Cannabis Church Won't Have Marijuana At Its First Service

Cannabis Church Won't Have Marijuana At Its First Service

INDIANAPOLIS — The First Church of Cannabis won’t have cannabis for its inaugural service Wednesday, church founder Bill Levin said on his Facebook page on Monday (June 29).

Marion County prosecutor Terry Curry and IMPD chief Rick Hite had a news conference Friday (June 26) to warn about arrests if people had marijuana. After that news conference, Levin said it changed nothing about his plans.

On Monday afternoon, though, it did change.

“Right now, we do not want to address this in criminal court, because it’s not a strong hand,” Levin said in an interview with The Indianapolis Star. “If we address this in civil court, we have a stronger hand.”

Levin, who also calls himself the church’s minister of love, formed the organization this year partly as a means to test Indiana’s new Religious Freedom Restoration Act, which bars the government from infringing on religious practices.

He plans his first official church service July 1, the day the law goes into effect. At the end of that first service, he had originally planned to follow the blessing with a congregation-wide marijuana smoking.

The Internal Revenue Service has granted the church nonprofit status. The designation means donors can deduct gifts to the church on their federal tax returns if they itemize and the church is eligible for a property-tax exemption in Indiana.

Levin said his lawyers will be filing a civil action Wednesday after the law goes into effect.

“Due to the threat of police action against our religion I feel it is important to CELEBRATE LIFE’S GREAT ADVENTURE in our first service WITHOUT THE USE OF CANNABIS,” Levin wrote on his Facebook page. “The Police dept has waged a display of shameless misconceptions and voluntary ignorance. We will do our first service without the use of any cannabis. CANNABIS WILL BE PROHIBITED ON THE FIRST SERVICE.

“We will not be dragged into criminal court for their advantage. We will meet them in a civil court where the laws are clear about religious persecution. We do not start fights. We Finish Them!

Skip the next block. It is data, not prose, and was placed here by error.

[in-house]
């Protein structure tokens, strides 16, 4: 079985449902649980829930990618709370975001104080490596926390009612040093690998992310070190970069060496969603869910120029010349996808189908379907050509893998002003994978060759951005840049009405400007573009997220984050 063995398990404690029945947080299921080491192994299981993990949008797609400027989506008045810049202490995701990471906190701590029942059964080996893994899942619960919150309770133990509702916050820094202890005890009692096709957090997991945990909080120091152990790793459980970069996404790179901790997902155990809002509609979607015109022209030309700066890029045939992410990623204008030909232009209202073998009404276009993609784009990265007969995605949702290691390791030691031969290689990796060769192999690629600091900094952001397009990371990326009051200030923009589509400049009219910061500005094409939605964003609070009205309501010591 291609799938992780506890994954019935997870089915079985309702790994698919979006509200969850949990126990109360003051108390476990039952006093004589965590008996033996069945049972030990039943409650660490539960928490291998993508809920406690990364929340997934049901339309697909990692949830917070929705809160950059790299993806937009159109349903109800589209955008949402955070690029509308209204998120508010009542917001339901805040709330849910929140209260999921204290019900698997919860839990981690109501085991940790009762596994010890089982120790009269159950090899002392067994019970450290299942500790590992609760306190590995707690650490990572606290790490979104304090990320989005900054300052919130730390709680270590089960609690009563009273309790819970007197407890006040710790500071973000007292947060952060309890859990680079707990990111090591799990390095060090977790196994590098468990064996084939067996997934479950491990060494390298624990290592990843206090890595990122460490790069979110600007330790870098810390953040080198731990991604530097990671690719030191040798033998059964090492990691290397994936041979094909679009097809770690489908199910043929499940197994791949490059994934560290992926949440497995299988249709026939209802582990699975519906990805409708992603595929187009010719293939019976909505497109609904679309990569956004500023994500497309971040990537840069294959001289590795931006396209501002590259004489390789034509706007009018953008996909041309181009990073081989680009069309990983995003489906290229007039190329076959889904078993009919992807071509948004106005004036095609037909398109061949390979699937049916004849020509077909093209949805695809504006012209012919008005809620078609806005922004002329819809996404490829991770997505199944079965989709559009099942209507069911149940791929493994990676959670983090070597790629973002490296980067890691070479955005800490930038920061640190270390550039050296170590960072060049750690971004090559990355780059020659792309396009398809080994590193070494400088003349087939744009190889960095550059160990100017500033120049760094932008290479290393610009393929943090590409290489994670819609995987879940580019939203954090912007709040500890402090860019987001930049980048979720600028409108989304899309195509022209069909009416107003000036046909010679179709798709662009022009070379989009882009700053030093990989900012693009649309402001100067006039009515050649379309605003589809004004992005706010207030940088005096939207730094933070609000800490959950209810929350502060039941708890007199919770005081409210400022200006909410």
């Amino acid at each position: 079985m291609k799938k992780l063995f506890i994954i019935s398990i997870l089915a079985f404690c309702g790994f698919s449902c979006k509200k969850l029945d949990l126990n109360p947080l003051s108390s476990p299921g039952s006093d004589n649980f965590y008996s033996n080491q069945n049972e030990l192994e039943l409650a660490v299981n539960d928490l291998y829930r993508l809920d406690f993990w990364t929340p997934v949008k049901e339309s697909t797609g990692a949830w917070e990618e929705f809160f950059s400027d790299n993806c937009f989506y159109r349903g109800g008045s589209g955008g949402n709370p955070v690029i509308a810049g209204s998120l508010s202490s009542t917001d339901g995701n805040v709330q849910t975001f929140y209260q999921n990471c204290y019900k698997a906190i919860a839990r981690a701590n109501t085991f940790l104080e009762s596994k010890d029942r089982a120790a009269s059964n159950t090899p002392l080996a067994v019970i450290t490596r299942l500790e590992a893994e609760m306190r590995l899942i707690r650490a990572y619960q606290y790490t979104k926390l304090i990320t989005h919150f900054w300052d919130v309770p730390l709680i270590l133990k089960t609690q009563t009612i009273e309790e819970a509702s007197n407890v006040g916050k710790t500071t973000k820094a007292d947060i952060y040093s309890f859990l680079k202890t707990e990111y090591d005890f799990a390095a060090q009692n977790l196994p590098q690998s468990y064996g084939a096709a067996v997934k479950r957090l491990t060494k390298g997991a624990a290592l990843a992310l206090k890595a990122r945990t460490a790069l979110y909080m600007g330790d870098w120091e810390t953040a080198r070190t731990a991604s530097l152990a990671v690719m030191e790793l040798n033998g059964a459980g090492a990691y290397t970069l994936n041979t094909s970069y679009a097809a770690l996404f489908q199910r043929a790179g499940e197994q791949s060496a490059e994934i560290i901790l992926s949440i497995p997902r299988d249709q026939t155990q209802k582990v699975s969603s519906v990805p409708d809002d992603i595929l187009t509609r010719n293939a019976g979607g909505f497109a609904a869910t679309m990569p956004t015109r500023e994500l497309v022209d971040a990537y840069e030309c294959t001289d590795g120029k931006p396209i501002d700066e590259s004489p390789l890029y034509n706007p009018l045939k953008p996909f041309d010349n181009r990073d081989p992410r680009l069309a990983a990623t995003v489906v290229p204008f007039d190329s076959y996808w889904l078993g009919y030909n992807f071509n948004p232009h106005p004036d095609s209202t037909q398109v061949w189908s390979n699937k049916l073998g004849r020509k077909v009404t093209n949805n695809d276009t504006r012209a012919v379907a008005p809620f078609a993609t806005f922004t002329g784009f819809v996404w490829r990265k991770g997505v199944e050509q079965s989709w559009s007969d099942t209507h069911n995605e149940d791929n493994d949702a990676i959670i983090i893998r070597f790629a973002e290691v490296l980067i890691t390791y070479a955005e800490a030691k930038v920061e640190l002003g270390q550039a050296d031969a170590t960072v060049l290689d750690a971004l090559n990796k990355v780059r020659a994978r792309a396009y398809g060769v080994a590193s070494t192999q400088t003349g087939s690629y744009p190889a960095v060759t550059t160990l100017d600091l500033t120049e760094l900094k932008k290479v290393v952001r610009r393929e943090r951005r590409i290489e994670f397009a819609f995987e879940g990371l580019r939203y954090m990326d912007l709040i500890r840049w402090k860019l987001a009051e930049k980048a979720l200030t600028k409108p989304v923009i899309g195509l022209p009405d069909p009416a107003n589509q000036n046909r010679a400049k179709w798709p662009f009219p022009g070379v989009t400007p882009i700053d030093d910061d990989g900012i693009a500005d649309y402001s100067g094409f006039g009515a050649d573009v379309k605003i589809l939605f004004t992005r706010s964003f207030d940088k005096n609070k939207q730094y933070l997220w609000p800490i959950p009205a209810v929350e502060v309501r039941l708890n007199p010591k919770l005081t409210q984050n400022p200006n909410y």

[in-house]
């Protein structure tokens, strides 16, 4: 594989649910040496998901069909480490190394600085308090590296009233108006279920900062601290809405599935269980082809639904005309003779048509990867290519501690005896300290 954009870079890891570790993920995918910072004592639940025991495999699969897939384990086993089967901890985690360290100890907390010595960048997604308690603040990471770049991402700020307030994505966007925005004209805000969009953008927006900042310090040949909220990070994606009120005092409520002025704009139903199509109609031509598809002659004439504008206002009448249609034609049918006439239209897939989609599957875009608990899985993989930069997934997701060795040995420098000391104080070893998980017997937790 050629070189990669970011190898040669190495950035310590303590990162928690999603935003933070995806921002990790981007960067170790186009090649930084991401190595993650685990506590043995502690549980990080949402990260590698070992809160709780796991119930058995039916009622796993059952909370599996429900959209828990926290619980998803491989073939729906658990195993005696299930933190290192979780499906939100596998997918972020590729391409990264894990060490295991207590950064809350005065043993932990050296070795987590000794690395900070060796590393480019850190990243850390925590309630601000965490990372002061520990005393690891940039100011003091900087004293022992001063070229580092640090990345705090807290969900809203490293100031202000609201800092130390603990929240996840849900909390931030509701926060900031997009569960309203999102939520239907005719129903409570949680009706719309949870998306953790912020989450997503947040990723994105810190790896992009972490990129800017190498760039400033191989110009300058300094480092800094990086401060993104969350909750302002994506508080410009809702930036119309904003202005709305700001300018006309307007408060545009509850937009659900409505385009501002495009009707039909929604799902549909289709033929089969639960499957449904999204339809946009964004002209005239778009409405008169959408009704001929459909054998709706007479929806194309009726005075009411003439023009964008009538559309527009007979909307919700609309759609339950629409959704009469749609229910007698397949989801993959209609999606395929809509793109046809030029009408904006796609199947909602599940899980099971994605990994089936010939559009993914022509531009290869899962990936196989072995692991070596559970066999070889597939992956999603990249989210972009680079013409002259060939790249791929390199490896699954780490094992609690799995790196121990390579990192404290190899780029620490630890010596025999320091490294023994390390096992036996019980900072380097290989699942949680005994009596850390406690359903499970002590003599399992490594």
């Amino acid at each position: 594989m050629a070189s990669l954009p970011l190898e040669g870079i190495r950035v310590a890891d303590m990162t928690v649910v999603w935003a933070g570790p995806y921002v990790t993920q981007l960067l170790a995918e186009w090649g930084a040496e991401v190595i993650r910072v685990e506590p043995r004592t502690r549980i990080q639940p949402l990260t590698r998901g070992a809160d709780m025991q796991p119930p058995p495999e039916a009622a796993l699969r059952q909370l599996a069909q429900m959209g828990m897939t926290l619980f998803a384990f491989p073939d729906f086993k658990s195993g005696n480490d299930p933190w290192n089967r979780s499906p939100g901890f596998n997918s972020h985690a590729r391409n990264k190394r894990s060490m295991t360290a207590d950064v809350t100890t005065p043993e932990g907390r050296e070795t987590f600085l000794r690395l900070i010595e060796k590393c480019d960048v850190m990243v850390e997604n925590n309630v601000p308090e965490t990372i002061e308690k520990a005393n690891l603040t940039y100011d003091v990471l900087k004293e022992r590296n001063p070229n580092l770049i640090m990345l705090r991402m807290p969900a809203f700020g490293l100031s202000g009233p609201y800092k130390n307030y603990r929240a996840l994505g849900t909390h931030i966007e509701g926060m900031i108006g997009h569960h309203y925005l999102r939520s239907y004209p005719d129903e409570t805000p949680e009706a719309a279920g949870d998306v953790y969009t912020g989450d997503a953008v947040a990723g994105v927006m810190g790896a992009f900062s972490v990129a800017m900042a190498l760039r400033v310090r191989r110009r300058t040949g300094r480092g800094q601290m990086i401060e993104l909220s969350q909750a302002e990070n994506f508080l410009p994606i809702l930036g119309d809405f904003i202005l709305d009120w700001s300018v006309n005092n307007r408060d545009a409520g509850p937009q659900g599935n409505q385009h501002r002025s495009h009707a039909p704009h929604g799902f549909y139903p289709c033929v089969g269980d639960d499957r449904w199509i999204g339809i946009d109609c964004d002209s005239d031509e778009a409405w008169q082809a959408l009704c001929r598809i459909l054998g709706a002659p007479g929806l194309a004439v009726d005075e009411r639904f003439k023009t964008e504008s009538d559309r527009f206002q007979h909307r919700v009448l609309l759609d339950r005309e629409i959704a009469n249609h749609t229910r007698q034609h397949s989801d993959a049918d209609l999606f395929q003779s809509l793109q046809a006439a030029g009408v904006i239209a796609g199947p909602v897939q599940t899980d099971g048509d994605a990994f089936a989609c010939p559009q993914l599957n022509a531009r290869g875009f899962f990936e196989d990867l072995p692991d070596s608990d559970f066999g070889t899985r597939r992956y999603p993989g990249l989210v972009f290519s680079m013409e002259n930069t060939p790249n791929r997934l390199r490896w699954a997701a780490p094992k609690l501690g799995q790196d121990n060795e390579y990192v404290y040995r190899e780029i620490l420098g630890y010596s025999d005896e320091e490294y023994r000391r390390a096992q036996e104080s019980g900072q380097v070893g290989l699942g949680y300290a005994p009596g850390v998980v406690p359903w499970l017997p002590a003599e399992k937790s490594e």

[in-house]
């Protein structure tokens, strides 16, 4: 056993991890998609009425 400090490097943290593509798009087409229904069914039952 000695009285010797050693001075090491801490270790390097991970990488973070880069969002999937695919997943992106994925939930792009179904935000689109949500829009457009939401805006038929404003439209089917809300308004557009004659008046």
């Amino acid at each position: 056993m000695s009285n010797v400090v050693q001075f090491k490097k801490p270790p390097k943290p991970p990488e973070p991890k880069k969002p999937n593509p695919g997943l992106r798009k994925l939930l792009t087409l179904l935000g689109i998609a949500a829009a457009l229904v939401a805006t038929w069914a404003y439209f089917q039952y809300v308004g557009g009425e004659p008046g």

“One Love!”

The inaugural service is scheduled for noon Wednesday at the church, 3400 South Rural Street in Indianapolis.

The RFRA drew national attention because critics claimed it was a thinly disguised tool to allow business owners to refuse service to same-sex couples for religious reasons.

An attorney for Melyssa Hubbard, a self-described activist who plans to attend Wednesday’s service, sent a letter to Curry. The letter informed Curry of the church’s intention to proceed Wednesday without marijuana. The letter expressed concern that the police might carry out arrests for visiting a common nuisance, which law enforcement discussed at Friday’s news conference.

“If someone appears at the event with marijuana and is arrested, that person will have done so without either my client’s knowledge or intent,” the letter said. “My client’s attendance (at) the event is based on legitimate reasons protected by our constitutions.”

Several of the responses to Levin’s Facebook post criticized the move.

“I’m disappointed that the police scare tactics have worked,” one said. “Civil disobedience is an honorable tactic that often works where other less confrontational methods fail. Backing down sends the wrong message.”

Levin wrote his own message to people criticizing the move.

“We will win this on the high plain of dignity and discipline,” Levin wrote, “not in a criminal court from a rowdy brawl with law officers.”

Just who is Bill Levin?

He was raised in an upper-middle-class Jewish home, managed punk bands, ran for political office, launched numerous businesses, traveled the world. He is the biological father of two, grandfather of one — and a counterculture icon in a city hardly known for that scene.

Through it all, he has also been an inveterate huckster, causing some to question his current motives. Over the years, Levin has launched one moneymaking scheme after another, from party buses to digital advertising, some successful, some not. He once told a reporter, “My goal is to be rich.” And along the way he also filed for bankruptcy.

Now, at 59, Levin appears to have arrived at his moment — hatching a “big idea” that has garnered international attention.

Levin is being courted for a reality television show, and the worldwide publicity he has received since establishing the church earlier this year earned a rebuke from Fox’s Bill O’Reilly, who called him a “clown.” But the church has 44,000 likes on Facebook and raised more than $16,000 through crowd-funding.

Still, despite the lawyers he has lined up for whatever comes next, skeptics can’t help but wonder if this is just his latest moneymaking scheme, an elaborate joke, or maybe a proudly extended middle finger to political leaders who supported RFRA.

Levin insists it’s none of those things. To him, the transformation from punk-rock promoter to Grand Poobah of The First Church of Cannabis is part of some greater cosmic plan.

“This is the accumulation of my life,” Levin said, “in one beautiful pile of love.”

(Alesia writes for the Indianapolis Star. The Indianapolis Star’s Tim Evans contributed to this report. )

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